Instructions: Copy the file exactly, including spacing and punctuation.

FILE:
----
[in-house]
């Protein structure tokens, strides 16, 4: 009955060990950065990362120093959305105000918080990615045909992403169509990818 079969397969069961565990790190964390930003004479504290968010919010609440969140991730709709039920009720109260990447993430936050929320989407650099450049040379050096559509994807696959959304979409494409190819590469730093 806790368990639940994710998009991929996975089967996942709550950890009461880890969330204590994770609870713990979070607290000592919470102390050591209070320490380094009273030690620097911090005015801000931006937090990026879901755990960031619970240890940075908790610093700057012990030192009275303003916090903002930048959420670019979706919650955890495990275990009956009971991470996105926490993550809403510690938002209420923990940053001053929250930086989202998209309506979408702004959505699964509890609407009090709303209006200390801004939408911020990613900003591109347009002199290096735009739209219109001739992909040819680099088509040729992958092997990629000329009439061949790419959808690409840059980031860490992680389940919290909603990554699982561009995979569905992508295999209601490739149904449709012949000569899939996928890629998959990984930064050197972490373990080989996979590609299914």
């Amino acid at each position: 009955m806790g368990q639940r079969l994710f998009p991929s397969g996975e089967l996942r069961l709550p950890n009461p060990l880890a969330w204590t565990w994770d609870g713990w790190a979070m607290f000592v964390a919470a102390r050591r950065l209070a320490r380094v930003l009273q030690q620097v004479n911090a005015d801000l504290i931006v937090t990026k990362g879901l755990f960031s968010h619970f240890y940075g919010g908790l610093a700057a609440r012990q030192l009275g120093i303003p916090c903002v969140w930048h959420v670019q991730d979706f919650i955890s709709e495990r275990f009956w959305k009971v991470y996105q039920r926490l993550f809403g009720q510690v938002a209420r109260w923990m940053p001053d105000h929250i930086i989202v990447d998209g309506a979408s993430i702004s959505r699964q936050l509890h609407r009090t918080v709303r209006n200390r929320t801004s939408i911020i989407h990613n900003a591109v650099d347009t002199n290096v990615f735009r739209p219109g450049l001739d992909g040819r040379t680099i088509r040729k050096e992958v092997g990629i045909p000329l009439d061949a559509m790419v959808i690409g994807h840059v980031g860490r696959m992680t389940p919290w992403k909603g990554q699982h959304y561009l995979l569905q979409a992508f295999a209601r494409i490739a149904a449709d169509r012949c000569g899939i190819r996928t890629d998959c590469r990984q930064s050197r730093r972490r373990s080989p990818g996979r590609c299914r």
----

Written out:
[in-house]
């Protein structure tokens, strides 16, 4: 009955060990950065990362120093959305105000918080990615045909992403169509990818 079969397969069961565990790190964390930003004479504290968010919010609440969140991730709709039920009720109260990447993430936050929320989407650099450049040379050096559509994807696959959304979409494409190819590469730093 806790368990639940994710998009991929996975089967996942709550950890009461880890969330204590994770609870713990979070607290000592919470102390050591209070320490380094009273030690620097911090005015801000931006937090990026879901755990960031619970240890940075908790610093700057012990030192009275303003916090903002930048959420670019979706919650955890495990275990009956009971991470996105926490993550809403510690938002209420923990940053001053929250930086989202998209309506979408702004959505699964509890609407009090709303209006200390801004939408911020990613900003591109347009002199290096735009739209219109001739992909040819680099088509040729992958092997990629000329009439061949790419959808690409840059980031860490992680389940919290909603990554699982561009995979569905992508295999209601490739149904449709012949000569899939996928890629998959990984930064050197972490373990080989996979590609299914």
């Amino acid at each position: 009955m806790g368990q639940r079969l994710f998009p991929s397969g996975e089967l996942r069961l709550p950890n009461p060990l880890a969330w204590t565990w994770d609870g713990w790190a979070m607290f000592v964390a919470a102390r050591r950065l209070a320490r380094v930003l009273q030690q620097v004479n911090a005015d801000l504290i931006v937090t990026k990362g879901l755990f960031s968010h619970f240890y940075g919010g908790l610093a700057a609440r012990q030192l009275g120093i303003p916090c903002v969140w930048h959420v670019q991730d979706f919650i955890s709709e495990r275990f009956w959305k009971v991470y996105q039920r926490l993550f809403g009720q510690v938002a209420r109260w923990m940053p001053d105000h929250i930086i989202v990447d998209g309506a979408s993430i702004s959505r699964q936050l509890h609407r009090t918080v709303r209006n200390r929320t801004s939408i911020i989407h990613n900003a591109v650099d347009t002199n290096v990615f735009r739209p219109g450049l001739d992909g040819r040379t680099i088509r040729k050096e992958v092997g990629i045909p000329l009439d061949a559509m790419v959808i690409g994807h840059v980031g860490r696959m992680t389940p919290w992403k909603g990554q699982h959304y561009l995979l569905q979409a992508f295999a209601r494409i490739a149904a449709d169509r012949c000569g899939i190819r996928t890629d998959c590469r990984q930064s050197r730093r972490r373990s080989p990818g996979r590609c299914r």